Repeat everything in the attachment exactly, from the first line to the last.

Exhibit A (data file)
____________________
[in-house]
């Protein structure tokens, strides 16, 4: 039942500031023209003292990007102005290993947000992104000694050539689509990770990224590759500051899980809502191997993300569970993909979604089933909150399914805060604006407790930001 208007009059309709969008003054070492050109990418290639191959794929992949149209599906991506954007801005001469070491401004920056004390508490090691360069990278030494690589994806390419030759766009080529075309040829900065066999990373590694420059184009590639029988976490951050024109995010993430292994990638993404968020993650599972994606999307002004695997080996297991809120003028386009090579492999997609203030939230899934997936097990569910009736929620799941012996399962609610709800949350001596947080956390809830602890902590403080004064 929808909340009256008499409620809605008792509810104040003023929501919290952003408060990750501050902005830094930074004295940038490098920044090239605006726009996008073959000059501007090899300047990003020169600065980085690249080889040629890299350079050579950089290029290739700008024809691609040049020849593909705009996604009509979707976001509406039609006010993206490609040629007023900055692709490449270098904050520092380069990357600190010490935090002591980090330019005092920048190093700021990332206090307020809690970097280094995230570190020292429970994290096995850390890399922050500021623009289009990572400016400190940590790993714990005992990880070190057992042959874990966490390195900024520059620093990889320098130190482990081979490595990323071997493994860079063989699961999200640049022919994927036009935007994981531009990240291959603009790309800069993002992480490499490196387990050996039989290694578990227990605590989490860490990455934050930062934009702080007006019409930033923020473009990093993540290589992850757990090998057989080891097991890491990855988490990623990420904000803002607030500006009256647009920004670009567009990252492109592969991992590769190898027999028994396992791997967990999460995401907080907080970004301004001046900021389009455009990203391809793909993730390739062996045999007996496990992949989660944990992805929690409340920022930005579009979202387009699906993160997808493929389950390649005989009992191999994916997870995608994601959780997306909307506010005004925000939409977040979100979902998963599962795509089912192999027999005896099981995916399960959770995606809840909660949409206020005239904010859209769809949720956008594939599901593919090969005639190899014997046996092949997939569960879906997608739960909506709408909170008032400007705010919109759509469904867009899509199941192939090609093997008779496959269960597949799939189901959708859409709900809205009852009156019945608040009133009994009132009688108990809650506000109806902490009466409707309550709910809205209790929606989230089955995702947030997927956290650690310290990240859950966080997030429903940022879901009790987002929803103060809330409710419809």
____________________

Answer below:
[in-house]
């Protein structure tokens, strides 16, 4: 039942500031023209003292990007102005290993947000992104000694050539689509990770990224590759500051899980809502191997993300569970993909979604089933909150399914805060604006407790930001 208007009059309709969008003054070492050109990418290639191959794929992949149209599906991506954007801005001469070491401004920056004390508490090691360069990278030494690589994806390419030759766009080529075309040829900065066999990373590694420059184009590639029988976490951050024109995010993430292994990638993404968020993650599972994606999307002004695997080996297991809120003028386009090579492999997609203030939230899934997936097990569910009736929620799941012996399962609610709800949350001596947080956390809830602890902590403080004064 929808909340009256008499409620809605008792509810104040003023929501919290952003408060990750501050902005830094930074004295940038490098920044090239605006726009996008073959000059501007090899300047990003020169600065980085690249080889040629890299350079050579950089290029290739700008024809691609040049020849593909705009996604009509979707976001509406039609006010993206490609040629007023900055692709490449270098904050520092380069990357600190010490935090002591980090330019005092920048190093700021990332206090307020809690970097280094995230570190020292429970994290096995850390890399922050500021623009289009990572400016400190940590790993714990005992990880070190057992042959874990966490390195900024520059620093990889320098130190482990081979490595990323071997493994860079063989699961999200640049022919994927036009935007994981531009990240291959603009790309800069993002992480490499490196387990050996039989290694578990227990605590989490860490990455934050930062934009702080007006019409930033923020473009990093993540290589992850757990090998057989080891097991890491990855988490990623990420904000803002607030500006009256647009920004670009567009990252492109592969991992590769190898027999028994396992791997967990999460995401907080907080970004301004001046900021389009455009990203391809793909993730390739062996045999007996496990992949989660944990992805929690409340920022930005579009979202387009699906993160997808493929389950390649005989009992191999994916997870995608994601959780997306909307506010005004925000939409977040979100979902998963599962795509089912192999027999005896099981995916399960959770995606809840909660949409206020005239904010859209769809949720956008594939599901593919090969005639190899014997046996092949997939569960879906997608739960909506709408909170008032400007705010919109759509469904867009899509199941192939090609093997008779496959269960597949799939189901959708859409709900809205009852009156019945608040009133009994009132009688108990809650506000109806902490009466409707309550709910809205209790929606989230089955995702947030997927956290650690310290990240859950966080997030429903940022879901009790987002929803103060809330409710419809």